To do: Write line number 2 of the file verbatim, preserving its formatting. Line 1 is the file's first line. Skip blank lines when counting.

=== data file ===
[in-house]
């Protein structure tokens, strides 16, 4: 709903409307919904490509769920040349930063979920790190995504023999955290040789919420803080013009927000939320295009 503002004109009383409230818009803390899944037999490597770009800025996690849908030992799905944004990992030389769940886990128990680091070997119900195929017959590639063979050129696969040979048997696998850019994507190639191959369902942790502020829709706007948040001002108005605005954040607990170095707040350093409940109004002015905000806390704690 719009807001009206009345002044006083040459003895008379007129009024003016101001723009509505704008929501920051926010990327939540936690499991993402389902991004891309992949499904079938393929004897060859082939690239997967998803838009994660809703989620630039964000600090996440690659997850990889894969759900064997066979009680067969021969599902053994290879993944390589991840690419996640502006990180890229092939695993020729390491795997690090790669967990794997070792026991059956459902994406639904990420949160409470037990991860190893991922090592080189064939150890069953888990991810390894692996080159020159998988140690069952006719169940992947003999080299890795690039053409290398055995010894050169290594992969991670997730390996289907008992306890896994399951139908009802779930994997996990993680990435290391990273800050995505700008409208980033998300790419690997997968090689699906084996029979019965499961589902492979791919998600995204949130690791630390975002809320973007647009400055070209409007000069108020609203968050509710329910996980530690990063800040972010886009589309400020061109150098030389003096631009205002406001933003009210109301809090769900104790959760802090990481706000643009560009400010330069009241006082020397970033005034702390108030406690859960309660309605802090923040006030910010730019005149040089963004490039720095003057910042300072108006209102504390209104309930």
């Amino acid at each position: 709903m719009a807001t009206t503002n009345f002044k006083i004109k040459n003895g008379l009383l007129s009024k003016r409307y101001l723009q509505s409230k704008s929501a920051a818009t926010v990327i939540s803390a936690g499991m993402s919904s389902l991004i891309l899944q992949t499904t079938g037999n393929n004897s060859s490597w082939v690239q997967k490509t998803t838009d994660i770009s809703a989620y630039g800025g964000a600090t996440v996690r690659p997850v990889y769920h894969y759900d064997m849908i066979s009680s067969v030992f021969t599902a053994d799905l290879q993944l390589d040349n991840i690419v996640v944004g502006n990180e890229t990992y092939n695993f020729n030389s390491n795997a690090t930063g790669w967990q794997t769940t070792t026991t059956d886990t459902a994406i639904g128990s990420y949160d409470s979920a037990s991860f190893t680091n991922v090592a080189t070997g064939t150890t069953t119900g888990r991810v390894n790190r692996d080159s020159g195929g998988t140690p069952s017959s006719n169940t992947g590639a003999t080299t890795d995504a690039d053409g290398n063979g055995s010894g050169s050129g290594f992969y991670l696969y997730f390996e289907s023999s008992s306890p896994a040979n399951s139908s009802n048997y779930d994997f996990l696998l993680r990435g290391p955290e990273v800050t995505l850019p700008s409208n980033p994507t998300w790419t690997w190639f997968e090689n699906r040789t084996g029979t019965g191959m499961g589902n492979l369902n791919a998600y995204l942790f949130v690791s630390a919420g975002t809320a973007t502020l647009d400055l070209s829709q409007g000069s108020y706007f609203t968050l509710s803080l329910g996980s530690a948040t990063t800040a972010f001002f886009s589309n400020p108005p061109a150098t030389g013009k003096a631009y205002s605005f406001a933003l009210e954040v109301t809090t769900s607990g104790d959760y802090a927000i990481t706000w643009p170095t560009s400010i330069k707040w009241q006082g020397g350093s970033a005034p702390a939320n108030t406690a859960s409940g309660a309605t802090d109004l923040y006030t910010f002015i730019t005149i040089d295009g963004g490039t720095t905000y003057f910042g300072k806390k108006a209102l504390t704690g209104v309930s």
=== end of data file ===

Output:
């Protein structure tokens, strides 16, 4: 709903409307919904490509769920040349930063979920790190995504023999955290040789919420803080013009927000939320295009 503002004109009383409230818009803390899944037999490597770009800025996690849908030992799905944004990992030389769940886990128990680091070997119900195929017959590639063979050129696969040979048997696998850019994507190639191959369902942790502020829709706007948040001002108005605005954040607990170095707040350093409940109004002015905000806390704690 719009807001009206009345002044006083040459003895008379007129009024003016101001723009509505704008929501920051926010990327939540936690499991993402389902991004891309992949499904079938393929004897060859082939690239997967998803838009994660809703989620630039964000600090996440690659997850990889894969759900064997066979009680067969021969599902053994290879993944390589991840690419996640502006990180890229092939695993020729390491795997690090790669967990794997070792026991059956459902994406639904990420949160409470037990991860190893991922090592080189064939150890069953888990991810390894692996080159020159998988140690069952006719169940992947003999080299890795690039053409290398055995010894050169290594992969991670997730390996289907008992306890896994399951139908009802779930994997996990993680990435290391990273800050995505700008409208980033998300790419690997997968090689699906084996029979019965499961589902492979791919998600995204949130690791630390975002809320973007647009400055070209409007000069108020609203968050509710329910996980530690990063800040972010886009589309400020061109150098030389003096631009205002406001933003009210109301809090769900104790959760802090990481706000643009560009400010330069009241006082020397970033005034702390108030406690859960309660309605802090923040006030910010730019005149040089963004490039720095003057910042300072108006209102504390209104309930």